RALEIGH — A former Baptist minister who knocked off the son of one of North Carolina’s most powerful politicians in a Republican primary for Congress did so in part by cultivating an outsider’s image.
Mark Walker shared common views on abortion, gun control and education with GOP rival Phil Berger Jr., but Walker refused to sign a no-tax pledge sought by conservative activist Grover Norquist. The pledge is something Republican congressional candidates, including Berger, have agreed to for a generation. Walker said he rejected any commitment to “a guy in Washington.”
Walker’s door-to-door effort was critical in an election in which just 10 percent of eligible voters turned out, according to State Board of Elections figures. People who voted in the Democratic primary could not vote in the GOP runoff.
Runoff primaries held Tuesday in 37 of the state’s 100 counties attracted 6 percent of eligible voters overall, the elections board said.
Walker’s network in his home Guilford County was crucial in winning in the 10-county, 6th Congressional District, said J. Michael Bitzer, a political science professor at Catawba College. Greensboro and the communities surrounding it in the county represent about 40 percent of the district’s voters, and Walker built nearly a two-to-one margin there.
Berger was backed by nearly all of North Carolina’s Republican congressional incumbents and supporters of his father, state Senate leader Phil Berger. The younger Berger, Rockingham County’s top prosecutor, derided Walker as “not fit to hold office at any level.” A super PAC spent $113,000 since May’s primary to back Berger and blast Walker.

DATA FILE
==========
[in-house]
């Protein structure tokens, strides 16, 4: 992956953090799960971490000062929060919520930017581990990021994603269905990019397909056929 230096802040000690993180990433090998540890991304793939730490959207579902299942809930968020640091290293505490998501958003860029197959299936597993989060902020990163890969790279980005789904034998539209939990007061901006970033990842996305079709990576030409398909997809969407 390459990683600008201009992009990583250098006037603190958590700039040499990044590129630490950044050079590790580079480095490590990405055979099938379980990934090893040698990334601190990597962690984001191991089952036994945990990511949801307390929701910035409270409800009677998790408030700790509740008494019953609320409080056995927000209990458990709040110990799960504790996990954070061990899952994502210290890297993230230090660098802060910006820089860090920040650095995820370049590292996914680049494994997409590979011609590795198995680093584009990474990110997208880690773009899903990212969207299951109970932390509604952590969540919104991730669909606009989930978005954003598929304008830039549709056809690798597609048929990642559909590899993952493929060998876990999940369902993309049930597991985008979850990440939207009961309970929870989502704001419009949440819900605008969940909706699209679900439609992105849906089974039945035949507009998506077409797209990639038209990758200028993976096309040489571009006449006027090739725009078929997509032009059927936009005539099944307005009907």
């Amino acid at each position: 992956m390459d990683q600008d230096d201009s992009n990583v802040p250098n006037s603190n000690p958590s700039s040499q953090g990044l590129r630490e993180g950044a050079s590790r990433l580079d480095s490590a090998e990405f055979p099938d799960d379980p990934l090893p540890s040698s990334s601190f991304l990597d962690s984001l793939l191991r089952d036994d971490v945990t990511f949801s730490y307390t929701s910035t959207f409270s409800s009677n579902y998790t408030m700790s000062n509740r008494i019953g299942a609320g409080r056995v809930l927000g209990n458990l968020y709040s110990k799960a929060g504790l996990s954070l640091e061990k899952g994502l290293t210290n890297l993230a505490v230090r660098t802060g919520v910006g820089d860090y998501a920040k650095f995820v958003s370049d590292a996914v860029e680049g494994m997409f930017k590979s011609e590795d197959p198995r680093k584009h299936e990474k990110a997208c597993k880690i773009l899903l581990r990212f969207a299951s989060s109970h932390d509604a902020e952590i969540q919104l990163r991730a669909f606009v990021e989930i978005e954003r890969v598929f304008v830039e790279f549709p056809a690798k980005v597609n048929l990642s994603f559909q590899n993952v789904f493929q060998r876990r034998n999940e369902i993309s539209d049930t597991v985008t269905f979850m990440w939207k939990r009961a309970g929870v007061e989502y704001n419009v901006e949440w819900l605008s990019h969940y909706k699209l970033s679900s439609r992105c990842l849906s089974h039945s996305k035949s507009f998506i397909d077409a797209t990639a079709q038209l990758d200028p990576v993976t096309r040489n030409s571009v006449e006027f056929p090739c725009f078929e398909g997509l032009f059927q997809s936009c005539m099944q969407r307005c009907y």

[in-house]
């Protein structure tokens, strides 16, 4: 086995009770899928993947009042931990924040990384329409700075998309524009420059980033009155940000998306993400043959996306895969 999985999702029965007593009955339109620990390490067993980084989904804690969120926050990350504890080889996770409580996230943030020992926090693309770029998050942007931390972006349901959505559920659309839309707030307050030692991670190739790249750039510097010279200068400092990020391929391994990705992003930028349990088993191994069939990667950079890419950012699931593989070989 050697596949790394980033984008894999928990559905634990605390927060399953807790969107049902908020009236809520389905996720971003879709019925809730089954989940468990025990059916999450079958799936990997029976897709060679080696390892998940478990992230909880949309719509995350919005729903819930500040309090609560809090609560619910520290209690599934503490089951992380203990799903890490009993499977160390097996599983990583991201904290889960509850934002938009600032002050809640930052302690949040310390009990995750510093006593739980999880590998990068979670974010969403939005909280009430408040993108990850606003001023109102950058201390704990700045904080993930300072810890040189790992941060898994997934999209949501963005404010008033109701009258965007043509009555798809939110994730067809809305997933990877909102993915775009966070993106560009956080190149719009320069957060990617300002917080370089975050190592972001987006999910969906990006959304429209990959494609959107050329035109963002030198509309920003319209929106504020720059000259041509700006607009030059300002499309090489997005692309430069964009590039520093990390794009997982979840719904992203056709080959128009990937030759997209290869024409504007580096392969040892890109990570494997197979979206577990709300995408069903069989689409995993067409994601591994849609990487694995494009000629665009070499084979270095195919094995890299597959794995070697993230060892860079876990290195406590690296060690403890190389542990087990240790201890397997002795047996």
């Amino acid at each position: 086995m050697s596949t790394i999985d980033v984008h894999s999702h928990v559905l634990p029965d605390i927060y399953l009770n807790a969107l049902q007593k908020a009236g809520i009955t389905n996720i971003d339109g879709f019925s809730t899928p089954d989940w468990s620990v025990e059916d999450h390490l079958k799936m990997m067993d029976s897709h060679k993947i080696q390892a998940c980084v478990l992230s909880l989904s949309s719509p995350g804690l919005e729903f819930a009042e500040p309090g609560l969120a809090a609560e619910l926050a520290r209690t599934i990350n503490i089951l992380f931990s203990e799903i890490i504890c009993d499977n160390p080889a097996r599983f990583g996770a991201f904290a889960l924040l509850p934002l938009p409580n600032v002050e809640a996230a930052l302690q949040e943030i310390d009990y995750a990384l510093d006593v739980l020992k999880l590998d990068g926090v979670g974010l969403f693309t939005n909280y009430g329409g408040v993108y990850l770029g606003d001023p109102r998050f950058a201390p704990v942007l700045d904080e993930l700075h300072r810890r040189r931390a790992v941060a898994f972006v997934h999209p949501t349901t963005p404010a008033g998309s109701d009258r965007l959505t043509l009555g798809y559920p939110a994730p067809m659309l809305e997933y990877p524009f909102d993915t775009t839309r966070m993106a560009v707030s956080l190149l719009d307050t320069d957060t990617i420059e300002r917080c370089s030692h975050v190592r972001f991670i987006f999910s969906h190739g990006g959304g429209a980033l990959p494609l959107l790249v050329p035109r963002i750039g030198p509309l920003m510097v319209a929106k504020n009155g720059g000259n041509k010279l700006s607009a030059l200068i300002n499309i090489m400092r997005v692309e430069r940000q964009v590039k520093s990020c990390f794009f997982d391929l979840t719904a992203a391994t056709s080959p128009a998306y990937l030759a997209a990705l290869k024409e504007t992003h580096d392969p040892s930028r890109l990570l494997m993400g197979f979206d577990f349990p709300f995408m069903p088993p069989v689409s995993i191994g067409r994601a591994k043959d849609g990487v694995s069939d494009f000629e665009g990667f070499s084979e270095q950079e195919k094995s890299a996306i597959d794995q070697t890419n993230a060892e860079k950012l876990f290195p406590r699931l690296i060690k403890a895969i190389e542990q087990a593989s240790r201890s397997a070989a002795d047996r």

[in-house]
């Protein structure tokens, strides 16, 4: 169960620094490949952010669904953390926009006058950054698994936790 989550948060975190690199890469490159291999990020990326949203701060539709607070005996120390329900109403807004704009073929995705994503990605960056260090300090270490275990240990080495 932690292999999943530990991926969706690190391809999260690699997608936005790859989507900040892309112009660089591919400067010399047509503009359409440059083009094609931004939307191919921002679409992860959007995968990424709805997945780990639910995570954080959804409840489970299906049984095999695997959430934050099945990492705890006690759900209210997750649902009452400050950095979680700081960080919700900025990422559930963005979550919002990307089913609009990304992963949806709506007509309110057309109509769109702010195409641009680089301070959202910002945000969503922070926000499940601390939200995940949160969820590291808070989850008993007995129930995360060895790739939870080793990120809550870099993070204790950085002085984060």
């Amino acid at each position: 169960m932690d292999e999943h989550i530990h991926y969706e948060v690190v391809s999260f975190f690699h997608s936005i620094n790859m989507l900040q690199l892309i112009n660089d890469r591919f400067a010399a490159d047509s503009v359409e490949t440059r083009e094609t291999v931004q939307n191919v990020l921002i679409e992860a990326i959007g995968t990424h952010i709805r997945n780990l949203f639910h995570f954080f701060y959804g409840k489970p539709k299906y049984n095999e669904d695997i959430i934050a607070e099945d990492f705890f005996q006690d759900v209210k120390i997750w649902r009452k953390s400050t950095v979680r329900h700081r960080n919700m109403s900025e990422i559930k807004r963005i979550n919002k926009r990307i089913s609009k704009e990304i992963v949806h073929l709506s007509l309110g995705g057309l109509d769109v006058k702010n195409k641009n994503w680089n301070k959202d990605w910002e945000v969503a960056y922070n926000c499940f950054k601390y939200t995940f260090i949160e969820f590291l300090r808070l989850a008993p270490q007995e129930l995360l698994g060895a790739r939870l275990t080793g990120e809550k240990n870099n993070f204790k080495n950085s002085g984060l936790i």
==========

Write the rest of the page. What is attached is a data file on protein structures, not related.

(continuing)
Still, Walker “seemed to come across a little more genuine, even if he wasn’t as completely polished,” Bitzer said Wednesday. “I think Berger comes across as a polished politician, but that can rub the wrong way, especially when voter mood is so against incumbents.”
Walker said in an interview last week that congressional gridlock isn’t helping the country and fellow conservatives deserved some of the blame.
“Sometimes our approach is filled with too much vitriol and filled with too much anger to go back and build that relationship” with political opponents, Walker said.
Walker’s campaign relied on smaller contributions from individuals and rejected the influence of outsiders like Norquist, even though he generally agreed that lowering taxes was good for the economy.
“It’s been part of our policy not to sign deals or pledges with any of these Washington-insider groups,” Walker said. “Why do I need to sign a tax pledge with a guy in Washington, D.C., when I can make my pledge and promise to the people of North Carolina’s 6th District?”
Walker faces Democrat Laura Fjeld, a retired University of North Carolina system administrator, in November. The congressional seat opened when GOP Rep. Howard Coble decided to retire after 30 years. The district heavily favors Republicans.
Sen. Berger had no explanation Wednesday for his son’s loss.
“I do know that sometimes it’s just not your day, and I don’t know that I’m in a position to provide any more depth to it than that,” Berger said.